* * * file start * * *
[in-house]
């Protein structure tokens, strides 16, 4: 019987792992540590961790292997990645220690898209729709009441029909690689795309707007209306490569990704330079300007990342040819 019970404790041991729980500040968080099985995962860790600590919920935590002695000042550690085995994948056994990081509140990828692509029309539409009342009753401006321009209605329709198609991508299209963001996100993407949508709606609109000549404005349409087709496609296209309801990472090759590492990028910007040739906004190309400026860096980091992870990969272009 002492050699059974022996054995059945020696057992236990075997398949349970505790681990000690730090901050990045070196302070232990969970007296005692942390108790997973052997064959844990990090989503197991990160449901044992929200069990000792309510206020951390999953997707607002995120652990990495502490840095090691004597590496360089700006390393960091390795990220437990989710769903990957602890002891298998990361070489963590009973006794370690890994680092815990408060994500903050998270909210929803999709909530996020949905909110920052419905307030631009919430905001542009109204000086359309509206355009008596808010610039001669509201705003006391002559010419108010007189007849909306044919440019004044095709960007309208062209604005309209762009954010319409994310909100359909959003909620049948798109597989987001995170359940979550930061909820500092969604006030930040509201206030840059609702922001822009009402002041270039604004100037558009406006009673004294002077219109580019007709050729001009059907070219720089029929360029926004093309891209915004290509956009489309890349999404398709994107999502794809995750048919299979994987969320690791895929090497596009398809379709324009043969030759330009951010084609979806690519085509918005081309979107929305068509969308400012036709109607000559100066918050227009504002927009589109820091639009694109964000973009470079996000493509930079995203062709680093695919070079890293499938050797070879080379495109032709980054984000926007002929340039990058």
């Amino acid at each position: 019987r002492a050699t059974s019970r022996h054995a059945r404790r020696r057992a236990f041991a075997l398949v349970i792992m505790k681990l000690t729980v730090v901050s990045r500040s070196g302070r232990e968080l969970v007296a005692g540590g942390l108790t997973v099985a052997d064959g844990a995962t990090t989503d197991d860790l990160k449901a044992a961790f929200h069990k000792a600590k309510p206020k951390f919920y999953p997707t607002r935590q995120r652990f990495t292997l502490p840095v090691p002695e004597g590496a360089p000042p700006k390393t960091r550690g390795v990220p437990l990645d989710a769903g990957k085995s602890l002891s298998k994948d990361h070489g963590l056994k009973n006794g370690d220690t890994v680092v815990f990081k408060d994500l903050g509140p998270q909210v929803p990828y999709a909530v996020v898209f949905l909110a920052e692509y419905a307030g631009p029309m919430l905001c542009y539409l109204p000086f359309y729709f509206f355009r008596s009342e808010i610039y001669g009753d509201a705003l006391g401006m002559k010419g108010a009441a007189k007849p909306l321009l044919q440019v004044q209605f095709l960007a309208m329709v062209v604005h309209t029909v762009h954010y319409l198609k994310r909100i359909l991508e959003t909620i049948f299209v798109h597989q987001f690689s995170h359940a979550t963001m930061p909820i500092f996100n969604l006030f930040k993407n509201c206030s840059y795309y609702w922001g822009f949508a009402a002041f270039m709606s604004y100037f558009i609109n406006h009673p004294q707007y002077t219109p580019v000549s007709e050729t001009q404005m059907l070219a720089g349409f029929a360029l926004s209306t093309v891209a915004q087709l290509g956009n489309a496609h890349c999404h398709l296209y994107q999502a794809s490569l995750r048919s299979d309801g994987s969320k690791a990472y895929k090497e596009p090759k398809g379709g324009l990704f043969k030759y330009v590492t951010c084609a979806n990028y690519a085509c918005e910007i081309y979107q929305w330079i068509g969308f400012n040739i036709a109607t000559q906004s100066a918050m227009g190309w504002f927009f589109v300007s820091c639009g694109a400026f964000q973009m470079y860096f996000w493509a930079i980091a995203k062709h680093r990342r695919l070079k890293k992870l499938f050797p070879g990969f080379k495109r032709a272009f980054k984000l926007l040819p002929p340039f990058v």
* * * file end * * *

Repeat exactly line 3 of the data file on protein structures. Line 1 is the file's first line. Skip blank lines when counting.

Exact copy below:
């Amino acid at each position: 019987r002492a050699t059974s019970r022996h054995a059945r404790r020696r057992a236990f041991a075997l398949v349970i792992m505790k681990l000690t729980v730090v901050s990045r500040s070196g302070r232990e968080l969970v007296a005692g540590g942390l108790t997973v099985a052997d064959g844990a995962t990090t989503d197991d860790l990160k449901a044992a961790f929200h069990k000792a600590k309510p206020k951390f919920y999953p997707t607002r935590q995120r652990f990495t292997l502490p840095v090691p002695e004597g590496a360089p000042p700006k390393t960091r550690g390795v990220p437990l990645d989710a769903g990957k085995s602890l002891s298998k994948d990361h070489g963590l056994k009973n006794g370690d220690t890994v680092v815990f990081k408060d994500l903050g509140p998270q909210v929803p990828y999709a909530v996020v898209f949905l909110a920052e692509y419905a307030g631009p029309m919430l905001c542009y539409l109204p000086f359309y729709f509206f355009r008596s009342e808010i610039y001669g009753d509201a705003l006391g401006m002559k010419g108010a009441a007189k007849p909306l321009l044919q440019v004044q209605f095709l960007a309208m329709v062209v604005h309209t029909v762009h954010y319409l198609k994310r909100i359909l991508e959003t909620i049948f299209v798109h597989q987001f690689s995170h359940a979550t963001m930061p909820i500092f996100n969604l006030f930040k993407n509201c206030s840059y795309y609702w922001g822009f949508a009402a002041f270039m709606s604004y100037f558009i609109n406006h009673p004294q707007y002077t219109p580019v000549s007709e050729t001009q404005m059907l070219a720089g349409f029929a360029l926004s209306t093309v891209a915004q087709l290509g956009n489309a496609h890349c999404h398709l296209y994107q999502a794809s490569l995750r048919s299979d309801g994987s969320k690791a990472y895929k090497e596009p090759k398809g379709g324009l990704f043969k030759y330009v590492t951010c084609a979806n990028y690519a085509c918005e910007i081309y979107q929305w330079i068509g969308f400012n040739i036709a109607t000559q906004s100066a918050m227009g190309w504002f927009f589109v300007s820091c639009g694109a400026f964000q973009m470079y860096f996000w493509a930079i980091a995203k062709h680093r990342r695919l070079k890293k992870l499938f050797p070879g990969f080379k495109r032709a272009f980054k984000l926007l040819p002929p340039f990058v």